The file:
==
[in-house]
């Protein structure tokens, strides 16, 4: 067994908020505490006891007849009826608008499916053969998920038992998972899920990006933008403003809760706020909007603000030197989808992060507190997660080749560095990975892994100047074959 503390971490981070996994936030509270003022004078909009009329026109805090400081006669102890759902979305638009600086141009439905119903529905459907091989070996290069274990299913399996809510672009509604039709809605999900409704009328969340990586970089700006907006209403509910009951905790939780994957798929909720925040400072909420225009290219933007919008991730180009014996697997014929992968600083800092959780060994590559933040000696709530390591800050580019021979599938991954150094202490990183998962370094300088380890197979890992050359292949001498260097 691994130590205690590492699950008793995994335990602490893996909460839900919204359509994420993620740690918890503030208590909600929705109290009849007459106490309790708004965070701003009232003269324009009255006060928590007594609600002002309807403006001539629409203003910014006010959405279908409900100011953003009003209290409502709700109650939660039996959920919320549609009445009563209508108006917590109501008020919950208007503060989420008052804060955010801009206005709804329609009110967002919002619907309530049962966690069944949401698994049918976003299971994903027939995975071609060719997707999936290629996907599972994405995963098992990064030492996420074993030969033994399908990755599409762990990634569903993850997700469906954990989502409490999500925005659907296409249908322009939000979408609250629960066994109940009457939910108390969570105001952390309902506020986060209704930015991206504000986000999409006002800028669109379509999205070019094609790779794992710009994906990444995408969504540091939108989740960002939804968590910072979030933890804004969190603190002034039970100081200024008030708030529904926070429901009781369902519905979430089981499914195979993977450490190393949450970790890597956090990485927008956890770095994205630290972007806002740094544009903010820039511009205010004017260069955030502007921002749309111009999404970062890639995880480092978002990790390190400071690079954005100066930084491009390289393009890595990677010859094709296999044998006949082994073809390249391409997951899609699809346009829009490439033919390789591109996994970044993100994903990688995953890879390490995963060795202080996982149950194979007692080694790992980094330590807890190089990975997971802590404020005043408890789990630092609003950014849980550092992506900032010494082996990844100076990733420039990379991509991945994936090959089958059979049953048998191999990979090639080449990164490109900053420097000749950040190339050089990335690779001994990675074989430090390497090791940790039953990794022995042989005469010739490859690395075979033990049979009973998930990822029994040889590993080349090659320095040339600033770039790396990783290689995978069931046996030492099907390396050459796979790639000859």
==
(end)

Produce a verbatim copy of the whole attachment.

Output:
[in-house]
């Protein structure tokens, strides 16, 4: 067994908020505490006891007849009826608008499916053969998920038992998972899920990006933008403003809760706020909007603000030197989808992060507190997660080749560095990975892994100047074959 503390971490981070996994936030509270003022004078909009009329026109805090400081006669102890759902979305638009600086141009439905119903529905459907091989070996290069274990299913399996809510672009509604039709809605999900409704009328969340990586970089700006907006209403509910009951905790939780994957798929909720925040400072909420225009290219933007919008991730180009014996697997014929992968600083800092959780060994590559933040000696709530390591800050580019021979599938991954150094202490990183998962370094300088380890197979890992050359292949001498260097 691994130590205690590492699950008793995994335990602490893996909460839900919204359509994420993620740690918890503030208590909600929705109290009849007459106490309790708004965070701003009232003269324009009255006060928590007594609600002002309807403006001539629409203003910014006010959405279908409900100011953003009003209290409502709700109650939660039996959920919320549609009445009563209508108006917590109501008020919950208007503060989420008052804060955010801009206005709804329609009110967002919002619907309530049962966690069944949401698994049918976003299971994903027939995975071609060719997707999936290629996907599972994405995963098992990064030492996420074993030969033994399908990755599409762990990634569903993850997700469906954990989502409490999500925005659907296409249908322009939000979408609250629960066994109940009457939910108390969570105001952390309902506020986060209704930015991206504000986000999409006002800028669109379509999205070019094609790779794992710009994906990444995408969504540091939108989740960002939804968590910072979030933890804004969190603190002034039970100081200024008030708030529904926070429901009781369902519905979430089981499914195979993977450490190393949450970790890597956090990485927008956890770095994205630290972007806002740094544009903010820039511009205010004017260069955030502007921002749309111009999404970062890639995880480092978002990790390190400071690079954005100066930084491009390289393009890595990677010859094709296999044998006949082994073809390249391409997951899609699809346009829009490439033919390789591109996994970044993100994903990688995953890879390490995963060795202080996982149950194979007692080694790992980094330590807890190089990975997971802590404020005043408890789990630092609003950014849980550092992506900032010494082996990844100076990733420039990379991509991945994936090959089958059979049953048998191999990979090639080449990164490109900053420097000749950040190339050089990335690779001994990675074989430090390497090791940790039953990794022995042989005469010739490859690395075979033990049979009973998930990822029994040889590993080349090659320095040339600033770039790396990783290689995978069931046996030492099907390396050459796979790639000859």